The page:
It has been brought to my attention that some Muslim apologists have been citing my writings on theological paradox to support their arguments against the doctrine of the Trinity, especially in debate with Christian apologists. Since that’s directly contrary to my own views and arguments, I thought I should issue a statement to clear up any confusions.
In Part I of my book Paradox in Christian Theology, I argue that the orthodox doctrine of the Trinity is paradoxical in the sense that it presents us with an apparent contradiction. However, I reject the conclusion that the Trinity is really contradictory. In Part II of the book, I develop and defend an epistemological account according to which (1) the doctrine of the Trinity is a merely apparent contradiction and (2) Christians can be rational in believing the doctrine, on the basis of divine revelation, despite its paradoxical nature.
It is true that I claim (in PCT and elsewhere) that there is currently no satisfactory solution to the so-called logical problem of the Trinity. (That’s why we find it paradoxical!) But it doesn’t follow that there cannot be a solution to the logical problem, or that the doctrine of the Trinity is illogical, incoherent, or nonsensical. In fact, since I deny that there are any true contradictions, I think there must be a solution to the logical problem, even if it turns out that that God alone can comprehend it. I don’t argue that we will never understand how the doctrine of the Trinity is logically consistent. Perhaps we will gain that understanding in the eschaton; I can’t rule that out. All I argue in my book is that there are good rational grounds for believing the doctrine of the Trinity even in the absence of a satisfactory solution to the logical problem. In other words, it’s rational for Christians to believe that there is a solution, even if we can’t specify that solution. (Compare: it’s rational for physicists to believe that there is a solution to the apparent conflict between relativity theory and quantum mechanics, even though no one has figured out that solution.)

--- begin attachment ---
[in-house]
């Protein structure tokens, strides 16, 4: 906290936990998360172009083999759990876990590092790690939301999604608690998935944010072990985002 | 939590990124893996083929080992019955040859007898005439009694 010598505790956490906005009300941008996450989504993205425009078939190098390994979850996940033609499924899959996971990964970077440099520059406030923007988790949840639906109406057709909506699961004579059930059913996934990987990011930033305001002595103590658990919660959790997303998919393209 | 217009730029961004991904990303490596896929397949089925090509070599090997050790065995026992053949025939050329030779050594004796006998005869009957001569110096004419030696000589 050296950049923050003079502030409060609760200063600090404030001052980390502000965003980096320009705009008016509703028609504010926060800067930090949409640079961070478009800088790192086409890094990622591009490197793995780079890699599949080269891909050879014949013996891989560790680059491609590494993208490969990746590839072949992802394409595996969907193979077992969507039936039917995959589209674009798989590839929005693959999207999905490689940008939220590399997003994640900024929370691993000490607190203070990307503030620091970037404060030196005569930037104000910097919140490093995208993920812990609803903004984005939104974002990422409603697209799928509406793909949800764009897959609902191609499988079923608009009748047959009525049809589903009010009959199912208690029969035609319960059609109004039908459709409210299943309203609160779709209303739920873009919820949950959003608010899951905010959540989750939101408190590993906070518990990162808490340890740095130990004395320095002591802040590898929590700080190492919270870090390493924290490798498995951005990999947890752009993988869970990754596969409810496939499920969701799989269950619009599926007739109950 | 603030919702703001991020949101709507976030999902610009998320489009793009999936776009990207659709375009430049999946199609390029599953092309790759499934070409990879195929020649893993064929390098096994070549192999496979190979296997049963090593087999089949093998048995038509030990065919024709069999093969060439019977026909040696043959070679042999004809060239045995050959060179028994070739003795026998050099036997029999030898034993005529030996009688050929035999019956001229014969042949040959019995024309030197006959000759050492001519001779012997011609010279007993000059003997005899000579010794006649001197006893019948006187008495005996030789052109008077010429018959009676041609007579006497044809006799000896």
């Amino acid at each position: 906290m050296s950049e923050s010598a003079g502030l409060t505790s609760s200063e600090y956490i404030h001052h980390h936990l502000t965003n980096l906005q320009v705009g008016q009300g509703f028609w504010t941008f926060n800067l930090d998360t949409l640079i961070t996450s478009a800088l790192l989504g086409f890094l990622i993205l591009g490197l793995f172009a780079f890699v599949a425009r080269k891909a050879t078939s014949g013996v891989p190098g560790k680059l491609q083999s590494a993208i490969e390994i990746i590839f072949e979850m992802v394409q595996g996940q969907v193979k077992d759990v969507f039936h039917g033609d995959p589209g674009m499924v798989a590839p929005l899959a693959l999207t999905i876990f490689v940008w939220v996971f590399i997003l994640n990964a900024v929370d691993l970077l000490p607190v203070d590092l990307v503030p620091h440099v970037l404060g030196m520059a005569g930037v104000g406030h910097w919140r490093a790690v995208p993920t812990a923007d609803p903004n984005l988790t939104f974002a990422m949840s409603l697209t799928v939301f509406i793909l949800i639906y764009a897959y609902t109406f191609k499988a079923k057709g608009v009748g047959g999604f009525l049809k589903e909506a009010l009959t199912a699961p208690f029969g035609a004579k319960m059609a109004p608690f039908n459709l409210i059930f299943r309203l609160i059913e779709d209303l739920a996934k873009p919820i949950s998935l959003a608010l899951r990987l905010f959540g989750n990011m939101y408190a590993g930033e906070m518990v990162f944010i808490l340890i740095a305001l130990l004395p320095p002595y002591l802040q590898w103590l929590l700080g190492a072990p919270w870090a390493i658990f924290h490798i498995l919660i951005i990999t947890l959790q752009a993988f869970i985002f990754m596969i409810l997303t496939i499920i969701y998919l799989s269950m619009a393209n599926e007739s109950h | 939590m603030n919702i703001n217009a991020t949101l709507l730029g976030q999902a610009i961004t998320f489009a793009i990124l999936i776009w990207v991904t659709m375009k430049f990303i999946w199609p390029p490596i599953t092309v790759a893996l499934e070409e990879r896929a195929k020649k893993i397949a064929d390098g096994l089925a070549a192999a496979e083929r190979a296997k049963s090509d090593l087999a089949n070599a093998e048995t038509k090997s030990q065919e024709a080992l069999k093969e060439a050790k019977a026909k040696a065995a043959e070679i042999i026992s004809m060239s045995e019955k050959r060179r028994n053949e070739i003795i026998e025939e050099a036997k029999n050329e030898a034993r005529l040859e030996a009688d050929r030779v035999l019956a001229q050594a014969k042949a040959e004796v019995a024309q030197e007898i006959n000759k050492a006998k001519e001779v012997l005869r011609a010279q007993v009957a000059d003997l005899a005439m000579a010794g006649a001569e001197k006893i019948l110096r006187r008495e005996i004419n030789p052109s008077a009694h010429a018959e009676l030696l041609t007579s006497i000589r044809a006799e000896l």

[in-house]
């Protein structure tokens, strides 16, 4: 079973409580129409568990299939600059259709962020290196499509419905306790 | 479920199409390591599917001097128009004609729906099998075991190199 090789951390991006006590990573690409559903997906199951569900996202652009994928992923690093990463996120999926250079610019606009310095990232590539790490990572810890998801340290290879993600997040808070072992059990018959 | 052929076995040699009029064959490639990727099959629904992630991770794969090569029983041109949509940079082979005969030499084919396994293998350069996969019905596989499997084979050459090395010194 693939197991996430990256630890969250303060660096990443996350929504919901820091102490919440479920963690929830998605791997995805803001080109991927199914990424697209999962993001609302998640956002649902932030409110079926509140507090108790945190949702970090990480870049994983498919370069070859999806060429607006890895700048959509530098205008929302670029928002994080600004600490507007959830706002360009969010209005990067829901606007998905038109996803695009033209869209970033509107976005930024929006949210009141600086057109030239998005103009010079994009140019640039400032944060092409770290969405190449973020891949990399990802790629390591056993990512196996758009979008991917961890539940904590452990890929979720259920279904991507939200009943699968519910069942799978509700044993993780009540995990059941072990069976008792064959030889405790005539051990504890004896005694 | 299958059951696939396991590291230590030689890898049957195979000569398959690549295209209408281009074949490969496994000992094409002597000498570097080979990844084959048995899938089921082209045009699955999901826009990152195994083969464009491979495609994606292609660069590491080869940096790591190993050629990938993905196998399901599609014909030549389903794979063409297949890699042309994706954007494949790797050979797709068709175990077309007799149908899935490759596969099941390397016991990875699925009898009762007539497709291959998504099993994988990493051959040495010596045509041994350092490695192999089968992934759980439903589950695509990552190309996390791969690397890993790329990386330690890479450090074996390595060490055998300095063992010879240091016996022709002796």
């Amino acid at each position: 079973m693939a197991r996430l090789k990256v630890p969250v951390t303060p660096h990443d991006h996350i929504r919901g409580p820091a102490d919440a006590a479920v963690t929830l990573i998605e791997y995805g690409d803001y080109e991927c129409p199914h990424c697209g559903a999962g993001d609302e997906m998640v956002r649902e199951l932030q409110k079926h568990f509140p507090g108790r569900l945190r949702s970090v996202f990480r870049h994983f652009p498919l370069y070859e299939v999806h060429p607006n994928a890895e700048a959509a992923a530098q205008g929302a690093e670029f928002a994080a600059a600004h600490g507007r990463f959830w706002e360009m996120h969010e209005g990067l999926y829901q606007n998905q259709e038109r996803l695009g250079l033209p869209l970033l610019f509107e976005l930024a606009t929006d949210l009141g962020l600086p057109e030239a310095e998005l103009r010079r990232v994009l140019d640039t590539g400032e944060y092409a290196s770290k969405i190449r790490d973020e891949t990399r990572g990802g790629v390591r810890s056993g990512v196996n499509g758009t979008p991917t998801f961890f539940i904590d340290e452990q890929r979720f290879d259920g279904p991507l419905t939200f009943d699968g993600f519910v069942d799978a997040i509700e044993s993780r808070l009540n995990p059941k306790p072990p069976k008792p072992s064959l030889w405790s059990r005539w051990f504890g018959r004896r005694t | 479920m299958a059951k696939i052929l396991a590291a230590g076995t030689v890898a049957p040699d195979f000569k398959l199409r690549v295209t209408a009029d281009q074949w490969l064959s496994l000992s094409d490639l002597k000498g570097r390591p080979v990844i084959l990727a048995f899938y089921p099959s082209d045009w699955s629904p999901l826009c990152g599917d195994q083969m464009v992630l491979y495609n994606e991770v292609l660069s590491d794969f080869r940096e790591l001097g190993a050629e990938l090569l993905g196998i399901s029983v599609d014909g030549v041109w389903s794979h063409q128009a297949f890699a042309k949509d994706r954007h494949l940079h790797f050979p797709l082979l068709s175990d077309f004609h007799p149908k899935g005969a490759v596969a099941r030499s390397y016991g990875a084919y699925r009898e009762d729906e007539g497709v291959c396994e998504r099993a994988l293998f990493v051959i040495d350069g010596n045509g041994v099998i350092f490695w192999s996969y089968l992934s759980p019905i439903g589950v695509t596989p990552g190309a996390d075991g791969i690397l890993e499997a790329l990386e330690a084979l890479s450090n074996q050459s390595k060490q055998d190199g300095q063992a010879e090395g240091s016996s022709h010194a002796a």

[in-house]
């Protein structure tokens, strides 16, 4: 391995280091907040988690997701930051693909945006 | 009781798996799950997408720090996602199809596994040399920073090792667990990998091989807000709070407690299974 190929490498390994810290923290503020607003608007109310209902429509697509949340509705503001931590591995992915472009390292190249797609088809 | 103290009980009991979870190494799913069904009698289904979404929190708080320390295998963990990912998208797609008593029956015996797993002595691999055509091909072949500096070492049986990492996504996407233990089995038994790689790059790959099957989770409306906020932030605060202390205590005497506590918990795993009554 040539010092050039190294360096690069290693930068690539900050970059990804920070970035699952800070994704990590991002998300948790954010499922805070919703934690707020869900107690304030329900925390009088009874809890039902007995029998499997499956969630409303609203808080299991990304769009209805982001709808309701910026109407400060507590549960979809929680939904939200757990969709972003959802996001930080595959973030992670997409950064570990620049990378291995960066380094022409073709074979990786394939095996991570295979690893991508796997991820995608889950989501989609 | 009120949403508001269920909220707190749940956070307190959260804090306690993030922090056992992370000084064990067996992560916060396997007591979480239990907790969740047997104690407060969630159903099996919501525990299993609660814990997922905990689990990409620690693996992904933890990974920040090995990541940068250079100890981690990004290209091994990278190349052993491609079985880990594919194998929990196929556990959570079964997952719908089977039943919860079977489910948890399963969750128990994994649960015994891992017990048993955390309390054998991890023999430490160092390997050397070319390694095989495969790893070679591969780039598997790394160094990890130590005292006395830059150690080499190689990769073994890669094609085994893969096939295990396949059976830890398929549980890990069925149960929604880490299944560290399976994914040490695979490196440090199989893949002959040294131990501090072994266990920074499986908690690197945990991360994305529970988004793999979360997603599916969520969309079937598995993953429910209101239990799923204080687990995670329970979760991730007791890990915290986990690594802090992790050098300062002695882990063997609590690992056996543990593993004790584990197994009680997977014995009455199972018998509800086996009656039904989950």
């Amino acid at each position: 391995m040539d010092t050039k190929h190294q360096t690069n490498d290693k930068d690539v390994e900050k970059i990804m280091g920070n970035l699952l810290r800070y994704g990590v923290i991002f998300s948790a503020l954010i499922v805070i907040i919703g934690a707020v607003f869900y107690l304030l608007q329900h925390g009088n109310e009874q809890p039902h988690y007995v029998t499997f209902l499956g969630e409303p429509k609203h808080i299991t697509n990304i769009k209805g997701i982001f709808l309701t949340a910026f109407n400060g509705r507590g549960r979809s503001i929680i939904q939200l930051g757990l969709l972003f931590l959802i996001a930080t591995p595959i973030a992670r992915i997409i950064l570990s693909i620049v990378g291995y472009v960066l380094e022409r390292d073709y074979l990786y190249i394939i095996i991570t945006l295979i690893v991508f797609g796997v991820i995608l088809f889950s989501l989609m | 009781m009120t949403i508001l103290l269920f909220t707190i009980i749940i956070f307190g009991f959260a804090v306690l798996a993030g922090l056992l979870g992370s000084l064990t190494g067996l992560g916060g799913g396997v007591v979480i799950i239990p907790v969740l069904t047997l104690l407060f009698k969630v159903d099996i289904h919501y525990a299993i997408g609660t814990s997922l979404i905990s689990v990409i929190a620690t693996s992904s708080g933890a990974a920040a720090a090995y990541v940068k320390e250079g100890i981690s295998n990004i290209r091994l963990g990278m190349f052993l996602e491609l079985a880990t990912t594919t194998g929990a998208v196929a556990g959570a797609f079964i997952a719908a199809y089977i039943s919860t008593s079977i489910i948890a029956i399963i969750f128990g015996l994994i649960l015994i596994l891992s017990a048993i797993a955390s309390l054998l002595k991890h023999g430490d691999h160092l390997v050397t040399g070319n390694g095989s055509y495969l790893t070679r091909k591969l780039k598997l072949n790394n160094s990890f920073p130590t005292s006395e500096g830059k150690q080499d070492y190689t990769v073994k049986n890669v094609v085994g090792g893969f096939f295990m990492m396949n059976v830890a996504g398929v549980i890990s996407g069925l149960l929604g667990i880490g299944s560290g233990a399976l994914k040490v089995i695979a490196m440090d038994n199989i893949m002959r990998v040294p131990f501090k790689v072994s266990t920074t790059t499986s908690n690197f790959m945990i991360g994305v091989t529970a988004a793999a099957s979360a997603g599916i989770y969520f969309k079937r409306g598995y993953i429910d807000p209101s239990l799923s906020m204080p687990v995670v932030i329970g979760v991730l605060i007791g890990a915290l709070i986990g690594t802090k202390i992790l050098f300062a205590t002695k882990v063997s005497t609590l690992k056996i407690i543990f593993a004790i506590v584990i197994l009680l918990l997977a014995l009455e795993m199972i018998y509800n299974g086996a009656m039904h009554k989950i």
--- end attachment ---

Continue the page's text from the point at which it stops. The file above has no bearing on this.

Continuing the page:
All this to say, my book taken as a whole is a defense of rational belief in the Trinity. If you encounter Muslim apologists citing it against the doctrine of the Trinity, you should know that they are not representing my views and arguments responsibly. They’re citing my work selectively and not giving the full story and context. That’s rather like the critic who quotes some New Testament scholar saying “There have been tens of thousands of changes to the text!” without also mentioning that most of those changes are trivial and make no difference to the meaning of the text.